Starboard hull in the tanning booth
Starboard hull in the tanning booth

The cleaning and inspection yielded some interesting issues. The top row of pictures are likely just cosmetic patching the gelcoat though some fiberglass might have to be removed and replaced if it’s been damaged.

Scrapes near the bow, from beaching on stones
hull bottom near bow shows glass, lots of fast beaching
Exposed fiberglass and gelcoat scrapes
hull bottom with horizontal gel coat scrapes
Bow - first contact when sailing onto beach
Bow – first contact when sailing onto beach
A crack in the gelcoat? NOT!
A crack in the gelcoat? NOT!
This dark spot has a drip stain running out - acid?
This dark spot has a drip stain running out – acid?
Flipped near stern, gelcoat chunk mysteriously missing
Flipped near stern, gelcoat chunk mysteriously missing

The second row are more sinister issues. The left most picture is a repeat of the bulging crack before I popped off the delaminated fiberglass. The second is an impact mark with a discolored drip stain running out of it. Could this be the action of acid formed from trapped water? If so the damage is likely to be far more than the crayon indicates. The third is from the stern of the starboard hull, a big chuck of gelcoat is missing and the fiberglass is exposed, but there doesn’t seem to be any impact trama nearby. Recalling the trailer accident, this gelcoat could have been poorly bonded and popped off during the impact that broke the glass around the rudder. That’s not the half of it. After inverting the starboard hull on horses in the garage, water began weeping out of the gelcoat hole. After two weeks of sitting high and dry, I found a little puddle there this morning!

The water puddle extends to the left of the arrow.
It’s hard to see, but the brown stain is standing water seeping out of the hole. It’s dry everywhere else. The water is coming from UNDER the gelcoat. BAD.

To put all this into context, here’s a clever shot of me looking competent. One can hardly tell that I’m holding the camera with the other hand. The point is that I’ll need this boat to be structurally bulletproof before I take her out for 1000 miles of fun on the big lake. My life might depend on getting this right… whee!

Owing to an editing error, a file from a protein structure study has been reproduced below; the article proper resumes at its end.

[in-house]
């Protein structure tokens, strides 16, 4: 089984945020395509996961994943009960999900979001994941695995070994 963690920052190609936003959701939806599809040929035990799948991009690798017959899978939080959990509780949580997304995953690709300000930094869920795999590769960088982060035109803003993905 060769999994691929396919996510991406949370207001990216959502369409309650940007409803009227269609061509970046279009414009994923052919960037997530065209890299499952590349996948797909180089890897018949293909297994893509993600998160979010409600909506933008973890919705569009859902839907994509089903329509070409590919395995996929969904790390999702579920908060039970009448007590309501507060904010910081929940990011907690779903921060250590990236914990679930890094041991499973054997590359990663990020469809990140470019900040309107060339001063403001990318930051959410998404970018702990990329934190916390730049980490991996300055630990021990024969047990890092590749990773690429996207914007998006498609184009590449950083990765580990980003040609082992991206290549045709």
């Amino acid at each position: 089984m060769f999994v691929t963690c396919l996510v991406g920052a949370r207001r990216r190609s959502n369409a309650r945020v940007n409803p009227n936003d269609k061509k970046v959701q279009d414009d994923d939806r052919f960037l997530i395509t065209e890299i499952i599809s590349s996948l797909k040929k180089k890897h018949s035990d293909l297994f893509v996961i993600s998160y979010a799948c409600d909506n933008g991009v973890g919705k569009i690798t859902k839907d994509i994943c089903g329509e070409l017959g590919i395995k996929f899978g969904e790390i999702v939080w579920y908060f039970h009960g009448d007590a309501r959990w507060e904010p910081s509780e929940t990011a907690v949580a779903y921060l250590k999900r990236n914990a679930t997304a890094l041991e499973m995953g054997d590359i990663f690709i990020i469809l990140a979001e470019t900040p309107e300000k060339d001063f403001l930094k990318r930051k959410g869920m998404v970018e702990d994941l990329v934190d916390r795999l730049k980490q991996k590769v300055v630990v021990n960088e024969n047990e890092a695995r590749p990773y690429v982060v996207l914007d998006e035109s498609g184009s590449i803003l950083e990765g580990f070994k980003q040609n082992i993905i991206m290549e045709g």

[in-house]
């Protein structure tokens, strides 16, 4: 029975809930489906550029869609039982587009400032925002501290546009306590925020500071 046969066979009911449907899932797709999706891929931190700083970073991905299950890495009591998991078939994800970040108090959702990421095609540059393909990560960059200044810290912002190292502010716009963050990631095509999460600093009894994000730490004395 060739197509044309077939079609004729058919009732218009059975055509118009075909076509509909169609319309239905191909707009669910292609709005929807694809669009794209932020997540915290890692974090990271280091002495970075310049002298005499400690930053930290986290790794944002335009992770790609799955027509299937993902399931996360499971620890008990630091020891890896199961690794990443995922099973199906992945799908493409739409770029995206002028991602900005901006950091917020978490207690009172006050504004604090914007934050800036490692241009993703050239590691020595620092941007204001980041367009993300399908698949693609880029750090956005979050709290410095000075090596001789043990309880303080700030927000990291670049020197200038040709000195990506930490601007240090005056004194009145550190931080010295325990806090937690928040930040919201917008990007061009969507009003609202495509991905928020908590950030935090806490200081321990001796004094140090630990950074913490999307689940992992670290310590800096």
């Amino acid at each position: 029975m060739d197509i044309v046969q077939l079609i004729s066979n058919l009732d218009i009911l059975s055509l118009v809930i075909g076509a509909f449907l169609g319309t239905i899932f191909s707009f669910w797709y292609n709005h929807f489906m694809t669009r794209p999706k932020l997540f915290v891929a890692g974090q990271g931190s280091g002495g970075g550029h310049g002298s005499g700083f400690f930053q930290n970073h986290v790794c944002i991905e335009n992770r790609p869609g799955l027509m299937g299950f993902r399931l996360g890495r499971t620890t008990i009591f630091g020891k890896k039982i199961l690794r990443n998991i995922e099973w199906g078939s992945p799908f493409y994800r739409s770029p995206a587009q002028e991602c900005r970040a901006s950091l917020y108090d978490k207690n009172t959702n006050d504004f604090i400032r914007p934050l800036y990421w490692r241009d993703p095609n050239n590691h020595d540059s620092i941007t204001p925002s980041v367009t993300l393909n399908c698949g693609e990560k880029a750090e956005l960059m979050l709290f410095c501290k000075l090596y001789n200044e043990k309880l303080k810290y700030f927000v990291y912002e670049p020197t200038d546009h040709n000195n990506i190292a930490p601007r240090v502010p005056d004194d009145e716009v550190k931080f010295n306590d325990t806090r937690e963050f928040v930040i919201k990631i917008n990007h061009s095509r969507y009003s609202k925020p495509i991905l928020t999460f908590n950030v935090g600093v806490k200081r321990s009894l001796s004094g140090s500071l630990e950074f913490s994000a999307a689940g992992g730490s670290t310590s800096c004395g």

My life depends on this

Here’s some shots of the excavations.

There's wood underneath

There's wood underneath

A gelcoat ding goes deep

A gelcoat ding goes deep

A nickle size hole in the outer glass and foam. The inner skin feels solid.

Removed outer glass and foam. The inner skin feels solid.

Checking glass along the bottom

Checking glass structure where bottom was scraped.

Borrowed my brother's Fordham with footswitch, sweet!

Borrowed my brother's Fordham with footswitch, sweet!

Art shot of bow jutting out of the tent

Art shot of bow jutting out of the tent. Gotta dig the Century Optics wide angle.

So back to it, more pictures as events unfold.

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4 Responses to Hobie repairs begin in earnest

  1. Kai says:

    Hey Dan, don’t be scared of it! Just make sure you sand back the gel coat for the new fiberglass to have plenty of surface area to bond with. Use a syringe to inject some resin between the foam and loose fiberglass. Also make sure you mix the resin parts correctly or it will set too fast or not at all. Lastly, have fun with feathering out the patched area. I wouldn’t worry about it being perfect (it never is unless you’ve been doing it for 20 years). As long as it’s sound and solid it’s all good. Cheers! ~Kai

  2. Kai says:

    There’s something disturbing about the tanning booth picture. Looks kinda like Mr. Visqueen Square Pants sporting a hobie hull woody. 😉 ~K

    p.s. I notice that these hulls are asymmetrical, as are ‘Desire’s keels. Does the curvier side face in or out?

  3. Dan says:

    Curvy parts face each other, the stripes face out. Speaking of penises, if I put my two 16’s end to end, I’ve got a 32 footer. Desire is only 26 feet…

  4. Kai says:

    Well I’m sure you are aware that it’s not really size that matters, it’s what you do with it…